“I want to do something about all the plastic waste. I want to be an environmental scientist.” Those words of wisdom and hope came from a seventh-grade girl at La Cumbre Junior High earlier this month. The Community Environmental Council’s (CEC) Rethink the Drink staff visited the school and spoke to over 300 students about the importance of reducing our dependence on single-use plastic products.
CEC’s Rethink the Drink program started in 2010 as a way to offer schools an alternative to bottled water. Single-use plastic bottled water is a very energy-intensive product. If you were to fill half a plastic water bottle with oil, you’d be looking at the amount energy that is used to make and transport that bottle.
With the support of local foundations and school facilities departments, Rethink the Drink installed 12 refill stations in schools across Santa Barbara County during the 2012-2013 school year. This includes six stations in the Santa Barbara School District, three in Lompoc, and three in Goleta (where two more stations are pending). An additional three units were installed at the Page Youth Center and Girls Inc. locations in both Carpinteria and Goleta Valley. This brings the total number of refill stations installed to 30. Select schools are provided with stainless steel canteens for all students and staff.
Jo Ann Caines, Principal at La Cumbre Junior High School talks about the immediate impact that the refill station has had on campus, saying that “students at the school transformed their habits overnight with CEC’s Rethink the Drink campaign. There are long lines at the refillable water station, and students treasure their new stainless steel water bottles.”
The refill stations dispense cold, filtered water with a quick-fill mechanism so they are fast and fun to use. The units also feature a meter that counts the number of uses. As of June 6, 2013 all 30 stations combined were used 389,998 times!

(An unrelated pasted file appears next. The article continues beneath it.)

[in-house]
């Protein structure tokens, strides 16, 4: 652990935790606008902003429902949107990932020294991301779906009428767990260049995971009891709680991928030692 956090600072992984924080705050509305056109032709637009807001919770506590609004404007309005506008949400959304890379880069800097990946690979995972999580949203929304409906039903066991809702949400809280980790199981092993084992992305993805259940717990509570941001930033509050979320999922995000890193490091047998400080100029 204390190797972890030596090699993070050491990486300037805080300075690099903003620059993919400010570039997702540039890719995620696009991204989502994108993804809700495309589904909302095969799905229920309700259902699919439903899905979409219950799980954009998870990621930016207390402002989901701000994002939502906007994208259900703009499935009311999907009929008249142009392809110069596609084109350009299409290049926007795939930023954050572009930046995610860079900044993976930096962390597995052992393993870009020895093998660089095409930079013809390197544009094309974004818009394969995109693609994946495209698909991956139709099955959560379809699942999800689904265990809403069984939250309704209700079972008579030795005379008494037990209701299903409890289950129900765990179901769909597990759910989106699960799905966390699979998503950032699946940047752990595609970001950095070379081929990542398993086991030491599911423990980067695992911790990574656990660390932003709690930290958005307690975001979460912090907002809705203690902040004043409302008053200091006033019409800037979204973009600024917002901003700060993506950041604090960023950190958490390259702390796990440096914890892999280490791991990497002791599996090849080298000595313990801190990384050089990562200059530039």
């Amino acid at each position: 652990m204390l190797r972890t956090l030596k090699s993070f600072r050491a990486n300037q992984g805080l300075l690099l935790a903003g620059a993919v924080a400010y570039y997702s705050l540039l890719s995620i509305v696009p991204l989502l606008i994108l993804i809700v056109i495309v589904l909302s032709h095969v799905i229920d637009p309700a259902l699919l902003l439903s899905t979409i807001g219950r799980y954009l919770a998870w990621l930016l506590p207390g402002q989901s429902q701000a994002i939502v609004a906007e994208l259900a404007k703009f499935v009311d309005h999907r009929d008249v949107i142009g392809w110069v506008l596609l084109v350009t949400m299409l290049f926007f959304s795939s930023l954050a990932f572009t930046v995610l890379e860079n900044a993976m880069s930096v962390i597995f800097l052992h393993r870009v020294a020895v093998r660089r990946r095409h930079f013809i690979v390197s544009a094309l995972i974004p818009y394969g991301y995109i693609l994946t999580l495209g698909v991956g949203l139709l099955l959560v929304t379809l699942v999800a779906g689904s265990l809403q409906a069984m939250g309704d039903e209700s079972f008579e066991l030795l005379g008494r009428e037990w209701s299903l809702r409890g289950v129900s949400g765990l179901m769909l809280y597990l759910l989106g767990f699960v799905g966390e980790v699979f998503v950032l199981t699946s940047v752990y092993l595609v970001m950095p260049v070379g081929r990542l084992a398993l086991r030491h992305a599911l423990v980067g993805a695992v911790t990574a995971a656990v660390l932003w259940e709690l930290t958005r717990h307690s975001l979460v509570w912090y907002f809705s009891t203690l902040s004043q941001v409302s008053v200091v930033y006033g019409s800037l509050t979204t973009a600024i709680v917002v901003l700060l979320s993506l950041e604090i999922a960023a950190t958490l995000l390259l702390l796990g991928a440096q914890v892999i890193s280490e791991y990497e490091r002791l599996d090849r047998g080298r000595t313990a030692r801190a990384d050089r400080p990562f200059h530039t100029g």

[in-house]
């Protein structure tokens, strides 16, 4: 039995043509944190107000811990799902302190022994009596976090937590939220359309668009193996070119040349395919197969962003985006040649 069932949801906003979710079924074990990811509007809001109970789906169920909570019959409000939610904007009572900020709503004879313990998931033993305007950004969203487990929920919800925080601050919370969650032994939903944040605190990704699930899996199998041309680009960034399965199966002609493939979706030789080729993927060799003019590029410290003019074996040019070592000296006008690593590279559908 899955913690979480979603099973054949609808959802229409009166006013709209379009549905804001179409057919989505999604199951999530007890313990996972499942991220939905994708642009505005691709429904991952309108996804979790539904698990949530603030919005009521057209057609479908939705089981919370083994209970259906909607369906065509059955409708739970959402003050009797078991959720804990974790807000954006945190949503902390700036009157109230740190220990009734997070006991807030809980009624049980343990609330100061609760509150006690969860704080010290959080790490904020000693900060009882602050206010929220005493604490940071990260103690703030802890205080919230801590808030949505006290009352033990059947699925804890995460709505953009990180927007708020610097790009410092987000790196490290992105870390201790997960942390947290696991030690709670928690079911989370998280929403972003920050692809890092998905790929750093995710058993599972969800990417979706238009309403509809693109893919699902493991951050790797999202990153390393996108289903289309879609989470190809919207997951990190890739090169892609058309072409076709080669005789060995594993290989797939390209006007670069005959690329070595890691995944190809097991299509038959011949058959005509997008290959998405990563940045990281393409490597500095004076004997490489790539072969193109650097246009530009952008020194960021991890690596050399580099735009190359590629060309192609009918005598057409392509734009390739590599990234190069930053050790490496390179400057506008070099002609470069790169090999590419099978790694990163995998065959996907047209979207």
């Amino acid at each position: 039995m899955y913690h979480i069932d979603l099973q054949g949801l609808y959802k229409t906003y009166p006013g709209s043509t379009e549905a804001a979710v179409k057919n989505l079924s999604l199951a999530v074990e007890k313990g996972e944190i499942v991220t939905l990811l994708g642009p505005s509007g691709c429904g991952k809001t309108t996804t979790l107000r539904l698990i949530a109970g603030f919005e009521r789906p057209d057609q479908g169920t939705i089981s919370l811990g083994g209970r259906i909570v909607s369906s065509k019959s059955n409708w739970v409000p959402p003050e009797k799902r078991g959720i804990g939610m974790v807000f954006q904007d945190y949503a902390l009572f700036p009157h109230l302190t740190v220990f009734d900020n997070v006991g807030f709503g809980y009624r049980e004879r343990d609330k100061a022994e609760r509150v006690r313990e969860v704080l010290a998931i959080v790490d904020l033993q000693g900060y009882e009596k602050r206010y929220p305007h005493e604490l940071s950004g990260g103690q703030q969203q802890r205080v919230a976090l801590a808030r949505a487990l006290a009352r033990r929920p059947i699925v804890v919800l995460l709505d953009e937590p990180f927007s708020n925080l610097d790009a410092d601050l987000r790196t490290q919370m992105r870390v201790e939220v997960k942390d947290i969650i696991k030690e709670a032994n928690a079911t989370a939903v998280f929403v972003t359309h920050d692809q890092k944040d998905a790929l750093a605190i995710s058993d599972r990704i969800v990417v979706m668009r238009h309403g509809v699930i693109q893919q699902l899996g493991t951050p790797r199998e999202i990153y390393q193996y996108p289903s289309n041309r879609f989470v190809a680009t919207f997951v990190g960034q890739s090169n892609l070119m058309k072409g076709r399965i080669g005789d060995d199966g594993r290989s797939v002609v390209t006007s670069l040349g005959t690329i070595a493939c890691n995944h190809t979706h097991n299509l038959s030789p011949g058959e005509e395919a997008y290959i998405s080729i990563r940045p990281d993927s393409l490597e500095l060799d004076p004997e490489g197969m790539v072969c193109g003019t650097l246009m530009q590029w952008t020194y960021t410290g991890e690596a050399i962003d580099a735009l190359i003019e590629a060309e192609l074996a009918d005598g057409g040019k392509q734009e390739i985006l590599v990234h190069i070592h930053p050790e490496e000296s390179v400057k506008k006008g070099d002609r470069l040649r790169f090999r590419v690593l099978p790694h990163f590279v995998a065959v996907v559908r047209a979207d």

CEC continues to support the refill stations with education about the negative impacts of single-use plastics. Staff appeared at several assemblies, Back to School nights, PTA meetings, classroom visits and Science Nights throughout the school year. Participating schools receive a framed poster to display next to each refill station. The poster highlights reasons to choose tap water over of bottled water, including:
• Plastic water bottle energy use in one year = fuel for one million cars.
• 30 million bottles per day end up in landfills or as litter.
• Tap water is better for you – it’s tested for safety more often and held to higher safety standards than bottled water in the U.S.
• Water is a healthier beverage choice than sugary drinks and a properly hydrated student performs better in school!
• Bottled water costs 10,000 times more than tap water in Santa Barbara.
Jose Caballero, AP Environmental Science teacher and Green Academy director at Santa Barbara High School says, “the water machines are a synergistic super-solution: smaller energy/carbon footprint (than transporting bottles for retail sale), less wasted plastic, more hydrated students, better water quality and it’s free to all! Ideas like this don’t come along very often, but they are exactly the type of work we need in our schools: well-considered, sustainable, and all-around practical.”
Kathi has a B.S. degree in Telecommunications and Film from San Diego State University and worked in the television industry in Los Angeles for several years.She was an Associate Producer of the still-popular sitcom “Full House.” Kathi and her husband Jeff moved to Santa Barbara in 1998. Their two children attended Santa Barbara public schools for grades K-12 and Kathi served on several PTA boards and committees between 1998 and 2015.She did post-graduate work in Environmental Studies at Santa Barbara City College, where a class project led to Santa Barbara’s single use plastic bag ban.
Latest posts by Kathi King (see all)
- Recycle Film Plastics and Styrofoam #ditchplastic - December 23, 2018
- From 47 million plastic bags to fewer than 5 million - May 14, 2014
- Students are part of the plastic-reduction solution - June 19, 2013